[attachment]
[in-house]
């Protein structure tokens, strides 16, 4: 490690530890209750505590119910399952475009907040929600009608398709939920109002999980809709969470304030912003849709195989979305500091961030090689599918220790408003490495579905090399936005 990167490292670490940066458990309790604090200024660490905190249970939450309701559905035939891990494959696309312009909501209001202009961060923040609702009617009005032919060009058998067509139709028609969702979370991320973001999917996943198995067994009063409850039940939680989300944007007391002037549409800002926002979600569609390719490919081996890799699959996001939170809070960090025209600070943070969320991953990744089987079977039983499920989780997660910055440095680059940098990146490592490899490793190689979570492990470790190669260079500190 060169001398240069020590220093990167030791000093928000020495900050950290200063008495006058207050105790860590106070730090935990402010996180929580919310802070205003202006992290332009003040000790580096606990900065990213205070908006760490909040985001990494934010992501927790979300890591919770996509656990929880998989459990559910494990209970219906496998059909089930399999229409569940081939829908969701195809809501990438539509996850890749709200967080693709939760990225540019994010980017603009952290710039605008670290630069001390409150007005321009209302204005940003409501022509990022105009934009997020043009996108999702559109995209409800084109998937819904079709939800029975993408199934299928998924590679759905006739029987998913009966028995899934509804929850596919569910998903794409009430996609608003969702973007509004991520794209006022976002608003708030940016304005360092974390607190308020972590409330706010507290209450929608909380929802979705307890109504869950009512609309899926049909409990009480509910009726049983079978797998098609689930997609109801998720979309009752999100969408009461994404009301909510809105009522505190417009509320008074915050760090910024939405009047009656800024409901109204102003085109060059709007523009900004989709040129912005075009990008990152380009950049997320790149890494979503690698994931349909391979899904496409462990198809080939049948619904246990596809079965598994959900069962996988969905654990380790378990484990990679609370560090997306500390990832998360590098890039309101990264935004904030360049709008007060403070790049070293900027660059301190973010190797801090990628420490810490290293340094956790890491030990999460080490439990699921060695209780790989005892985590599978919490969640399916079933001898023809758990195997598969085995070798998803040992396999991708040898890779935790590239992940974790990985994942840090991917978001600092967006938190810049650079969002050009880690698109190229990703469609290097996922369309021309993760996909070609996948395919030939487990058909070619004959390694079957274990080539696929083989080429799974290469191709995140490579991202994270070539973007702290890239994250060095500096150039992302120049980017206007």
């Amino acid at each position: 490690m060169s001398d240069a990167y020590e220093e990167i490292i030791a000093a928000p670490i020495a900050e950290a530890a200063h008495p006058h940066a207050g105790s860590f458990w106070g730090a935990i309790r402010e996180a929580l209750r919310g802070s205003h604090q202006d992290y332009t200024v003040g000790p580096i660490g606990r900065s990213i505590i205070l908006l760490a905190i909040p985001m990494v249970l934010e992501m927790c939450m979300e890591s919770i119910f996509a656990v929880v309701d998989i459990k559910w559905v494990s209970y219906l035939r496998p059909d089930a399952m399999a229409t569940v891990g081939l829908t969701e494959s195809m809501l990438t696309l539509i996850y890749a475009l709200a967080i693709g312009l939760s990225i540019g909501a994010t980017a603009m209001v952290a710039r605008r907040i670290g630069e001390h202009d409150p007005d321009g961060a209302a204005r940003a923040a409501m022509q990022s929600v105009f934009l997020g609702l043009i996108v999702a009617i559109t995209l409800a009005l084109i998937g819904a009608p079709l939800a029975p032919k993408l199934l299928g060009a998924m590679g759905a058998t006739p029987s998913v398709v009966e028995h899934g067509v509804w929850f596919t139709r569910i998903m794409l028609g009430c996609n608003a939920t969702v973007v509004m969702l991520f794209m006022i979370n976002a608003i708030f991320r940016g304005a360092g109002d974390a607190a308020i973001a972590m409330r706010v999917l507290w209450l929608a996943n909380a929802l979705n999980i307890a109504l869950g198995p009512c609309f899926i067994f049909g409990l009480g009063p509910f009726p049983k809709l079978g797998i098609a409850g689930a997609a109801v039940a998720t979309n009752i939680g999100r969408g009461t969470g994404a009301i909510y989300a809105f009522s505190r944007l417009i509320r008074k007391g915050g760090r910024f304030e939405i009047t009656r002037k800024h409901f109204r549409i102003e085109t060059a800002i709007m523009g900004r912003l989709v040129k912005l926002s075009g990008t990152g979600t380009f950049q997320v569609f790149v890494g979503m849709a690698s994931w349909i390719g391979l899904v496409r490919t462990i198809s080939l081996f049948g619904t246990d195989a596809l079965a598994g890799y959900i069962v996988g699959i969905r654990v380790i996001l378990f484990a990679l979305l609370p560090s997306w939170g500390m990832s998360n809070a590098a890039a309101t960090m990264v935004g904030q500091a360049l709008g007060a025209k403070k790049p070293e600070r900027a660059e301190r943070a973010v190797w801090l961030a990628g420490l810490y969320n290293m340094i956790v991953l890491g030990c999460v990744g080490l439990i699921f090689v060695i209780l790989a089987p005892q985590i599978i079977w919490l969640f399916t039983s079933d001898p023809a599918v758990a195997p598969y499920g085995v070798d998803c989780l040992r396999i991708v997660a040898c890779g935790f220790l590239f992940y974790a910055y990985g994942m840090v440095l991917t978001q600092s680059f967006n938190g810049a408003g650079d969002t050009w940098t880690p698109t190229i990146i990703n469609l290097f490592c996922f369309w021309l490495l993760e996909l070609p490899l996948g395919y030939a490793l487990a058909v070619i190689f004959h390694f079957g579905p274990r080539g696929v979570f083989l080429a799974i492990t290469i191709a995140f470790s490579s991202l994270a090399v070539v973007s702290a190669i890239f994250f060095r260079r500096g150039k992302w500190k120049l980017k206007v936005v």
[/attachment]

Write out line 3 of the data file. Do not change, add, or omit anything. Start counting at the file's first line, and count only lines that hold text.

């Amino acid at each position: 490690m060169s001398d240069a990167y020590e220093e990167i490292i030791a000093a928000p670490i020495a900050e950290a530890a200063h008495p006058h940066a207050g105790s860590f458990w106070g730090a935990i309790r402010e996180a929580l209750r919310g802070s205003h604090q202006d992290y332009t200024v003040g000790p580096i660490g606990r900065s990213i505590i205070l908006l760490a905190i909040p985001m990494v249970l934010e992501m927790c939450m979300e890591s919770i119910f996509a656990v929880v309701d998989i459990k559910w559905v494990s209970y219906l035939r496998p059909d089930a399952m399999a229409t569940v891990g081939l829908t969701e494959s195809m809501l990438t696309l539509i996850y890749a475009l709200a967080i693709g312009l939760s990225i540019g909501a994010t980017a603009m209001v952290a710039r605008r907040i670290g630069e001390h202009d409150p007005d321009g961060a209302a204005r940003a923040a409501m022509q990022s929600v105009f934009l997020g609702l043009i996108v999702a009617i559109t995209l409800a009005l084109i998937g819904a009608p079709l939800a029975p032919k993408l199934l299928g060009a998924m590679g759905a058998t006739p029987s998913v398709v009966e028995h899934g067509v509804w929850f596919t139709r569910i998903m794409l028609g009430c996609n608003a939920t969702v973007v509004m969702l991520f794209m006022i979370n976002a608003i708030f991320r940016g304005a360092g109002d974390a607190a308020i973001a972590m409330r706010v999917l507290w209450l929608a996943n909380a929802l979705n999980i307890a109504l869950g198995p009512c609309f899926i067994f049909g409990l009480g009063p509910f009726p049983k809709l079978g797998i098609a409850g689930a997609a109801v039940a998720t979309n009752i939680g999100r969408g009461t969470g994404a009301i909510y989300a809105f009522s505190r944007l417009i509320r008074k007391g915050g760090r910024f304030e939405i009047t009656r002037k800024h409901f109204r549409i102003e085109t060059a800002i709007m523009g900004r912003l989709v040129k912005l926002s075009g990008t990152g979600t380009f950049q997320v569609f790149v890494g979503m849709a690698s994931w349909i390719g391979l899904v496409r490919t462990i198809s080939l081996f049948g619904t246990d195989a596809l079965a598994g890799y959900i069962v996988g699959i969905r654990v380790i996001l378990f484990a990679l979305l609370p560090s997306w939170g500390m990832s998360n809070a590098a890039a309101t960090m990264v935004g904030q500091a360049l709008g007060a025209k403070k790049p070293e600070r900027a660059e301190r943070a973010v190797w801090l961030a990628g420490l810490y969320n290293m340094i956790v991953l890491g030990c999460v990744g080490l439990i699921f090689v060695i209780l790989a089987p005892q985590i599978i079977w919490l969640f399916t039983s079933d001898p023809a599918v758990a195997p598969y499920g085995v070798d998803c989780l040992r396999i991708v997660a040898c890779g935790f220790l590239f992940y974790a910055y990985g994942m840090v440095l991917t978001q600092s680059f967006n938190g810049a408003g650079d969002t050009w940098t880690p698109t190229i990146i990703n469609l290097f490592c996922f369309w021309l490495l993760e996909l070609p490899l996948g395919y030939a490793l487990a058909v070619i190689f004959h390694f079957g579905p274990r080539g696929v979570f083989l080429a799974i492990t290469i191709a995140f470790s490579s991202l994270a090399v070539v973007s702290a190669i890239f994250f060095r260079r500096g150039k992302w500190k120049l980017k206007v936005v």